Professionalism in the PR Realm

Ever since I turned 16 and began working part time at a children’s clothing store, the word professionalism was being thrusted into my face and everyday work experience. Everything I did revolved around how professional I was and how would it affect my job? Unfortunately for me, I was not the most ethical or professional being at the tender age of 16. Instead, I was lazy and cut corners with not only my job performance, yet in my treatment of the customers as well. Luckily for me, my dream is to work in public relations, not a clothing store. However, since becoming a Public Relations major at the Manship school, I have come to two different realizations in respect to my first job.

One, the way I had acted was incredibly unprofessional at times, and if I acted this way at my current job I would be fired immediately. (How I lasted two years at that job is beyond me). And secondly, professionalism and ethical behavior in the work place is not only expected, yet a vital part of any job. Working in public relations does not give me any room to be unprofessional to coworkers and especially clients. This is because I am constantly working with other people and am dependent upon my reputation, which is built through positive feedback and recommendations from clients.

While working with Susan G. Komen Baton Rouge this semester, I feel as though this lesson was learned in full. My group members and I were constantly keeping each other in check as to setting up meeting times, informing the client of our progress, and keeping things professional when the campaign became increasingly challenging and frustrating.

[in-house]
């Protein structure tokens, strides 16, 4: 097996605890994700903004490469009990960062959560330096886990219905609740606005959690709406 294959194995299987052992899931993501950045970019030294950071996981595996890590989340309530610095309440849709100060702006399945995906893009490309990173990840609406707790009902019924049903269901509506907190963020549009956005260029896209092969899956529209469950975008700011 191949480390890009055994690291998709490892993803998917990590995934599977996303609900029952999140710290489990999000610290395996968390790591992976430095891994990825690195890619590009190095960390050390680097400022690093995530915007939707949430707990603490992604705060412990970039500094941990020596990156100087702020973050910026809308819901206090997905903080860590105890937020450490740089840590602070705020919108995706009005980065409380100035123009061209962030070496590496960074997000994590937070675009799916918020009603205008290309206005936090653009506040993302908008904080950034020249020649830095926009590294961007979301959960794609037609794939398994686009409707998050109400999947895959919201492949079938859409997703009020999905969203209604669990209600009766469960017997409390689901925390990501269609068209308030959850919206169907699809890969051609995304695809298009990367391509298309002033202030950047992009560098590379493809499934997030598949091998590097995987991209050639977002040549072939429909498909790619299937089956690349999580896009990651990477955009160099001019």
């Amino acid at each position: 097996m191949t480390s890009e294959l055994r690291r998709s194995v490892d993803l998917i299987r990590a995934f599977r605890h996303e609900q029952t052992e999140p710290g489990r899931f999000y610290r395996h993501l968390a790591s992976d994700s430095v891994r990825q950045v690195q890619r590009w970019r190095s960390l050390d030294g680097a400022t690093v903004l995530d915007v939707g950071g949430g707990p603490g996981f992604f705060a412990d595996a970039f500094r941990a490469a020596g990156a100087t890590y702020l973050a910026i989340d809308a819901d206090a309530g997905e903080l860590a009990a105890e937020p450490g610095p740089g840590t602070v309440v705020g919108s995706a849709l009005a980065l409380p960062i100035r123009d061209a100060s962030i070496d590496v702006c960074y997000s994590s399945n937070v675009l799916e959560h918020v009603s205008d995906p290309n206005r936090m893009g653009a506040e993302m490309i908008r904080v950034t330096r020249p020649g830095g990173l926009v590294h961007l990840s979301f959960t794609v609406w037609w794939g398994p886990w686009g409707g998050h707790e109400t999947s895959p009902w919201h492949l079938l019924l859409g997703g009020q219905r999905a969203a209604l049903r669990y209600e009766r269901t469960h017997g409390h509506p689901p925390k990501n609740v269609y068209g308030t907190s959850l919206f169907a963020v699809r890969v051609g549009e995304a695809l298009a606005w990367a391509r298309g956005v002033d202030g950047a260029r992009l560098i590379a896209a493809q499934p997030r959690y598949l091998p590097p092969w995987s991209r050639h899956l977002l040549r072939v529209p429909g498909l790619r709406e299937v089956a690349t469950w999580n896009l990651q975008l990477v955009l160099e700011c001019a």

Throughout the semester, working with CINQ Communications has taught me that being professional is more about giving a client or customer everything they want. It’s about giving them what they need in the most respectful, helpful, and effective ways possible. I can confidently say that although I have at times slipped up with my professional attitude, the CINQ Communications team nailed it.

I believe we were able to effectively communicate the message of breast cancer awareness in the way that the Baton Rouge Komen affiliate wanted and needed. We were also available to meet with our client and convey their message and purpose of how to educate young women about breast cancer and ways they can get involved with the cause.

If you would like to find out more about breast cancer or ways to get involved in the cause or Komen organization, please visit their Facebook or Twitter  for more information!

Advertisements

One thought on “Professionalism in the PR Realm

  1. It sounds like CINQ Communications is a great group to work with when it comes to ethics and professionalism. Although there may have been some bumps in the road with your event, the experience is what really counts. Like you said, throughout the semester you learned that professionalism means giving your client exactly what they want in a timely manner. That task can be extremely challenging at times which is why you need to work ethically. I am interested in seeing your final presentation at the end of the semester.

    In working with my client, the Bywater CDC, there were several bumps in the road. We tried our hardest to communicate the message of innovation in using the SCVNGR app to promote our event held in early November. We sent emails, phone calls and kept each other up to date which portrayed professionalism. Although our event did not go as planned and our frustration levels increased, we continued with level heads. Because PR professionals deal with these types of issues every day, this service-learning class has been a great opportunity for practice.

    If you are interested in learning more about our client, you are welcome to visit their website at http://www.bywatercdc.org or my Twitter @JaymeTumminello.

Leave a Reply

Fill in your details below or click an icon to log in:

WordPress.com Logo

You are commenting using your WordPress.com account. Log Out /  Change )

Google+ photo

You are commenting using your Google+ account. Log Out /  Change )

Twitter picture

You are commenting using your Twitter account. Log Out /  Change )

Facebook photo

You are commenting using your Facebook account. Log Out /  Change )

w

Connecting to %s